Sorry about the delay in this week’s Tuesday Review. In a strange way it’s kind of appropriate. Because the last 24 hours has been full of Sex & Drugs & Rock & Roll. I’ve been oh so busy. Well if I’m honest, more like Sleep & Paracetamol & Bacon Rolls, at least.
And that was what a snowy evening in Walthamstow had in store for us on Monday, where Jess filled us with delicious Spag Bol, and with her penchant for British Classics transported us back to the early 60’s to the 80’s, and the biopic of Ian Drury.
“Sex & Drugs & Rock & Roll” follows the life of Ian Drury, played by Andy Serkis. We follow him from his early life when he contracted Polio, through to chart success and the cultural impact of his music made with The Blockheads. Throughout, we are witness to flashbacks including his battle with Polio, and his time at the Chailey Heritage Craft School, where he was frequently the victim of institutionalised abuse under the guise of the school’s motto “Men Made Here”.
The hyperlinks above are well worth a click, as fans of Ian Drury have created some great biographies and interesting take on the meaning of his music and his lyrics. There is also this great obituary in the Guardian. However, those present on Monday are already well studied in such things, as during the post-film chin-stroking we were treated to the encyclopedic knowledge of Paul, who is clearly a big fan, and as such all found ourselves immersed in the culture and music of such an influential artist. Ian Drury, not Paul. Ok, Paul. I like this description of him a lot, and the style of the film which included fast-cutting and animation sequences, reflects this persona incredibly well. Ian Drury, not Paul.
“As portrayed by Serkis, Dury is not just a wild man; he’s an aesthete and provocateur: the missing link between Oscar Wilde and Morrissey, with a soupçon of Boomtown Rat vintage Bob Geldof.” Peter Bradshaw, The Guardian.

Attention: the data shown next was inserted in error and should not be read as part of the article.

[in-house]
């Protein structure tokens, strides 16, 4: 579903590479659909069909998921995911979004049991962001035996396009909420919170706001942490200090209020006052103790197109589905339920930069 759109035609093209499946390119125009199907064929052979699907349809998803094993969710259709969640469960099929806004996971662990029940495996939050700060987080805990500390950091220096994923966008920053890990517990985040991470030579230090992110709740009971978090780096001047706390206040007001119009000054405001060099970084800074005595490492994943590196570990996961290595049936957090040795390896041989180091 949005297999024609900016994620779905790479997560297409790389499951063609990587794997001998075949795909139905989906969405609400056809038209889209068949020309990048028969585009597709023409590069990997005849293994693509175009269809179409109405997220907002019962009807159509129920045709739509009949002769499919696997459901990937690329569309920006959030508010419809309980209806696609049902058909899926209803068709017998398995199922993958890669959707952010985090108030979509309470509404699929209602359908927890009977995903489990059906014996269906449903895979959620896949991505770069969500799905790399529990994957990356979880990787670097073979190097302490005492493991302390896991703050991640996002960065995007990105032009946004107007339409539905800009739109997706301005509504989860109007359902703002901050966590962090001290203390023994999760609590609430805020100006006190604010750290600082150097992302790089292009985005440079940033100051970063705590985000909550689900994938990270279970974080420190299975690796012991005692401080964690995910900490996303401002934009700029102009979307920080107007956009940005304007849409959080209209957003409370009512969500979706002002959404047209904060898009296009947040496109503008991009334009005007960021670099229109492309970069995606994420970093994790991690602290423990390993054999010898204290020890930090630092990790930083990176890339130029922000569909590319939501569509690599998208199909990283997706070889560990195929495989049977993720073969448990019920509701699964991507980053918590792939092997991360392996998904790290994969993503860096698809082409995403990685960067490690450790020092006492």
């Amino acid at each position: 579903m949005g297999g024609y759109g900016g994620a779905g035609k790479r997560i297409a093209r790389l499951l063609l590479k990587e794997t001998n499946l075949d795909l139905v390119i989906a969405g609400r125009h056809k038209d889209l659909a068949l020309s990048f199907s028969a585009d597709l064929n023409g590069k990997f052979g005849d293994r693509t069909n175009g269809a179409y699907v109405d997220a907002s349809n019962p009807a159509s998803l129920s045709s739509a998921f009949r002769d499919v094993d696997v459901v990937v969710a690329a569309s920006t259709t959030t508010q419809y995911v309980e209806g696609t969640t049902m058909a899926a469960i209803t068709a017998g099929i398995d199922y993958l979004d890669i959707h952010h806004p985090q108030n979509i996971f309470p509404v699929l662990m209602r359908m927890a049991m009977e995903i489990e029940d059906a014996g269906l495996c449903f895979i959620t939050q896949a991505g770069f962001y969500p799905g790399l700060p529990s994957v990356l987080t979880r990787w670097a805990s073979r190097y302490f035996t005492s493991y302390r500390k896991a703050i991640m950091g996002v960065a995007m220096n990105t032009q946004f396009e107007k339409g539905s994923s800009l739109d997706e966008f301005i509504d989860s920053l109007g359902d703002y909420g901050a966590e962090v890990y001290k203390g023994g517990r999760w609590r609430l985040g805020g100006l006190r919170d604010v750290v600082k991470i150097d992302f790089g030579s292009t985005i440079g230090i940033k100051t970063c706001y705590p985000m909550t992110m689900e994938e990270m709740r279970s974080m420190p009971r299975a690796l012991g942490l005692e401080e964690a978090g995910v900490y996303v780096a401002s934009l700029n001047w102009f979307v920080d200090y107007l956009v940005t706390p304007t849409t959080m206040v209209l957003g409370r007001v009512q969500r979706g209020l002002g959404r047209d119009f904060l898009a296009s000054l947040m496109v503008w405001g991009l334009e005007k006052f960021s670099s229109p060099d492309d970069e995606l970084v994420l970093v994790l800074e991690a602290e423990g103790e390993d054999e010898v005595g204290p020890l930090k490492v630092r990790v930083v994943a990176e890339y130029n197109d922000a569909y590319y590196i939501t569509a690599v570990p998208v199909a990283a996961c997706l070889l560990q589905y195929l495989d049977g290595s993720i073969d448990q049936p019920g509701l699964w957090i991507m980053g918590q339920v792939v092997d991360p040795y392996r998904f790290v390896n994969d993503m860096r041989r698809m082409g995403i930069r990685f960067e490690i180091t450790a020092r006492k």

We also discussed the incredible performance by Andy Serkis in a move away from chasing after the ring all day long. Ooh, matron. But, indeed, he did work out the right side of his body to over-develop it and leave his left side weak and fragile, and he wore calipers for 6 months to help waste that side of his body even further. He describes it as an incredibly painful experience. However, there was use of prosthetics, such as the scenes of him in bed, where a fake leg was necessary.
In a moment of life imitating art, we were also privy to Helen’s shopping spree of the day, putting the famous album “New Boots and Panties” into a whole new context. The less said the better. However, they really were very nice boots – and here’s hoping the unashamed plug for Camper shoes helps MNFC get it’s first corporate sponsorship.
We were reminded during the film of the controversy surrounding his song “Spasticus Autisticus” which was written in protest to the 1981 Year of the Disabled, which he viewed as patronising. A song which at one time was banned by the BBC, was used in last year’s opening ceremony for the Paralympic games to incredible effect.
Speaking of incredible effects, and mirroring the graphic scenes of drug use on the screen, we were also witness to Max the Cat’s unfortunate slide into the depths of Peppermint addiction. Cat-owners may be interested in quite what was happening, other plants that give cats happy time, and here’s the science bit.
MNFC – for all your veterinary needs! Whatever next?
Well, actually, next will be at my house on Feb 11th for our 2nd Anniversary Celebrations, and then onto Lucy’s on March 4th if all is well. At which point we’ll be moving into the awards season, and that means one thing: FAFTAs 2013! Details to follow…
Until then, keep rocking on (and rolling, sexing and drugging)
This is not a democracy… it’s a Razzle in my pocket.